April 28, 2023: Saturn is in the east-southeast before sunrise. The bright moon nears Regulus and Leo. Brilliant Venus and Mars are in the western sky after sundown.
by Jeffrey L. Hunt
Chicago, Illinois: Sunrise, 5:51 a.m. CDT; Sunset, 7:46 p.m. CDT. Check local sources for sunrise and sunset times for your location. Times are calculated by the U.S. Naval Observatory’s MICA computer program.
Summaries of Current Sky Events
Here is today’s planet forecast:
Saturn is climbing into the predawn morning sky. It passed behind the sun on February 16th, moving from evening sightings to the morning side of the sky. It rises two minutes earlier each morning. This morning find it over 15° above the east-southeast horizon. While not as bright as Venus or Jupiter, the Ringed Wonder is among the brightest “stars’ in this morning’s sky.
Jupiter follows Saturn into the eastern sky before daybreak. Only rising twenty-five minutes before the sun, the Jovian Giant is lost in the glare of approaching sunrise. Look for it next month.
Mercury is rapidly moving from the western evening sky to an unfavorable eastern sky morning view. It sets about 25 minutes after the sun, losing nearly 10 minutes of setting time compared to sunset each evening.
Venus is “that bright star” in the western sky after nightfall. It steps eastward each evening in front of Taurus, approaching Elnath, the Bull’s northern horn.
At forty-five minutes after sundown, the Evening Star is over 30° above the western horizon, 3.9° to the lower left of Elnath, and 6.5° to the lower right of Zeta Tauri, the southern horn. Watch it move closer to Elnath and then between the horns.
Notice the bright stars that are in the south during winter’s evenings. During late April, they are lower in the west. Orion’s Betelgeuse and Rigel are to Venus’ lower left. Sirius, the night’s brightest star, is low in the southwest, likely twinkling wildly. These stars soon disappear into bright evening twilight, reappearing in the eastern sky before sunup during the summer months.
The bright moon, 61% illuminated, is high in the south-southwest as the sky darkens. It is nearly 10° to the upper right of Regulus, meaning “the prince,” Leo’s brightest star. That distance is about the length of a fist – from pinky finger to thumb knuckle – when your arm is extended.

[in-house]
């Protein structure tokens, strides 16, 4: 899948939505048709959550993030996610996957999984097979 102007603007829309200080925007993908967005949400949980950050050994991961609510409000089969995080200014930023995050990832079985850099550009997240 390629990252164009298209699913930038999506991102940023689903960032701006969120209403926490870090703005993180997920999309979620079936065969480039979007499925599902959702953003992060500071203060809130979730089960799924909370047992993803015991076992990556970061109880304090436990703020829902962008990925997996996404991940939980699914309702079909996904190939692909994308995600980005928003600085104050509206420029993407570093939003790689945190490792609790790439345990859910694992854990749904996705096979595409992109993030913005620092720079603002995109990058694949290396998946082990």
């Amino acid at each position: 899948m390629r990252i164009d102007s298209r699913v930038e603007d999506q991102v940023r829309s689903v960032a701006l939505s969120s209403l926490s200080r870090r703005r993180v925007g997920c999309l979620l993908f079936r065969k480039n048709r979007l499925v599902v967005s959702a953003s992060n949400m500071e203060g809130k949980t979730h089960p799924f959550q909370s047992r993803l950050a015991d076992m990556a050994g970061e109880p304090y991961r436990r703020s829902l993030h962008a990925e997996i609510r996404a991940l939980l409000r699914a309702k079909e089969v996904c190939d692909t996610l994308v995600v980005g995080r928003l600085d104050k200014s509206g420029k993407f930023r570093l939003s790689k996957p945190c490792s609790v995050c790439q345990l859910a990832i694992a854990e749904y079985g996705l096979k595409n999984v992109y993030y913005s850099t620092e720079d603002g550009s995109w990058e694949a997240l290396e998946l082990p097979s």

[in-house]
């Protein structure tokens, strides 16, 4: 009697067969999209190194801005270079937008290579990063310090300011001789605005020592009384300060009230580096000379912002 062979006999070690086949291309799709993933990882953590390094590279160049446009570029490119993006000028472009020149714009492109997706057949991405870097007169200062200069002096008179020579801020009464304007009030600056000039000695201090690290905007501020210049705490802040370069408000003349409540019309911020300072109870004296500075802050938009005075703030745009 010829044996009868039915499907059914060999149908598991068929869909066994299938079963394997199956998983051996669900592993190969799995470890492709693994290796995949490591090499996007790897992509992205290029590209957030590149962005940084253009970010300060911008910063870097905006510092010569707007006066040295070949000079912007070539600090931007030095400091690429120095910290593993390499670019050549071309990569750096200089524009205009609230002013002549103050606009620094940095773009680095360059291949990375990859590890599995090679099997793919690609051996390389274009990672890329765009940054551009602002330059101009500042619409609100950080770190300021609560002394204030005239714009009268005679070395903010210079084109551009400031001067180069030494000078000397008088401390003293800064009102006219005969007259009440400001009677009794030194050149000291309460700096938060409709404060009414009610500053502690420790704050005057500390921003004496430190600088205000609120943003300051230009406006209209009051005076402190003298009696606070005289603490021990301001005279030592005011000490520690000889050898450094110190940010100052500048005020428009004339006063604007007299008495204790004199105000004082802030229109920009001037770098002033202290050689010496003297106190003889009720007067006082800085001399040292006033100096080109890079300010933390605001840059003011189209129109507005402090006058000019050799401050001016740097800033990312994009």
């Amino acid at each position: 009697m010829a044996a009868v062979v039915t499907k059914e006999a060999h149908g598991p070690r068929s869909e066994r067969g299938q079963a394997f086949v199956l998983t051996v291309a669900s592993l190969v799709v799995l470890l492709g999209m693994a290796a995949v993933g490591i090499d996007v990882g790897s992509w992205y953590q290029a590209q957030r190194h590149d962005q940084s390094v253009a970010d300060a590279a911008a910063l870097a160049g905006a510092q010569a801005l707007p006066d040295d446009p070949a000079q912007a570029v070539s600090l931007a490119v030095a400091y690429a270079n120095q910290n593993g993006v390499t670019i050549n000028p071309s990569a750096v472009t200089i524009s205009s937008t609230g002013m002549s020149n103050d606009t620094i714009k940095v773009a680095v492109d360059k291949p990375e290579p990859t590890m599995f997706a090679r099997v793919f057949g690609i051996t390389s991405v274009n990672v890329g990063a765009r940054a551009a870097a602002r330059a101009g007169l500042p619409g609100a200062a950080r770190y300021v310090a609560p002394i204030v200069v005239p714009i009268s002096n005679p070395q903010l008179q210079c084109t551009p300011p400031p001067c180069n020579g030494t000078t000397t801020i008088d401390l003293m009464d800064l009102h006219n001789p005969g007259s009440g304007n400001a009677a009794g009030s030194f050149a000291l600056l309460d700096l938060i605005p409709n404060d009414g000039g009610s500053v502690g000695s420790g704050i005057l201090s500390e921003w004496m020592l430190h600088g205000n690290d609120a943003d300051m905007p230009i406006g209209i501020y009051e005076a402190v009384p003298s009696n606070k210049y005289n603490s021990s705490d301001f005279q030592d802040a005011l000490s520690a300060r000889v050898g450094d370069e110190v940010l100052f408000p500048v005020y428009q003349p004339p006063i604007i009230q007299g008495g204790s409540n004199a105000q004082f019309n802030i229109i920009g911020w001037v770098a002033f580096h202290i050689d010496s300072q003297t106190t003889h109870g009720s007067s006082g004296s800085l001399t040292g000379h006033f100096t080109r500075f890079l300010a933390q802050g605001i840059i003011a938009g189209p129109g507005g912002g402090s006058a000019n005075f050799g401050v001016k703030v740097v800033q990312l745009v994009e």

Regulus and the other nearby stars are whitewashed by the brightening moonlight. To see the stars, block the moon with your hand as you would to shield your eyes from the sun.
Tomorrow morning, during daytime in the Americas, nighttime farther eastward, the moon eclipses or occults the star Eta Leonis (η Leo) for sky watchers in India and Indonesia.
Mars, less than 30° to the upper left of Venus, marches eastward in front of Gemini’s distant stars. The planet is over halfway up in the west-southwest, 7.4° below Pollux, one of the Twins. The Red Planet passes the star on May 8th.
Venus continues to cut the gap to Mars. Earth’s Twin planet moves eastward against the distant stars about twice Mars’ pace.
Tomorrow evening the moon’s phase is brighter and farther eastward. The Full Moon phase occurs May 5th.
- 2023, October 21: Three Bright Planets, First Quarter MoonOctober 21, 2023: Venus, Jupiter, and Saturn are easy to locate during nighttime hours. The First Quarter moon phase occurs this evening.
- 2023, October 20: Jupiter’s Double Shadows, Mercury at Superior ConjunctionOctober 20: After midnight, Jupiter’s moons’ shadows dance across the cloud tops. Mercury is at superior conjunction.
- 2023, October 19: Poured Moon, See Planet UranusOctober 19: Sagittarius seems to pour the moon into the sky this evening. Find Uranus with a binocular.
- 2023, October 18: Moon-Antares Conjunction, Bright PlanetsOctober 18, 2023: The moon is near Antares after sunset. Venus, Jupiter, and Saturn are in the sky during the nighttime hours.
- 2023, October 17: Scorpion MoonOctober 17, 2023: The crescent moon is with Scorpius during evening twilight. Venus and Jupiter gleam from the predawn sky.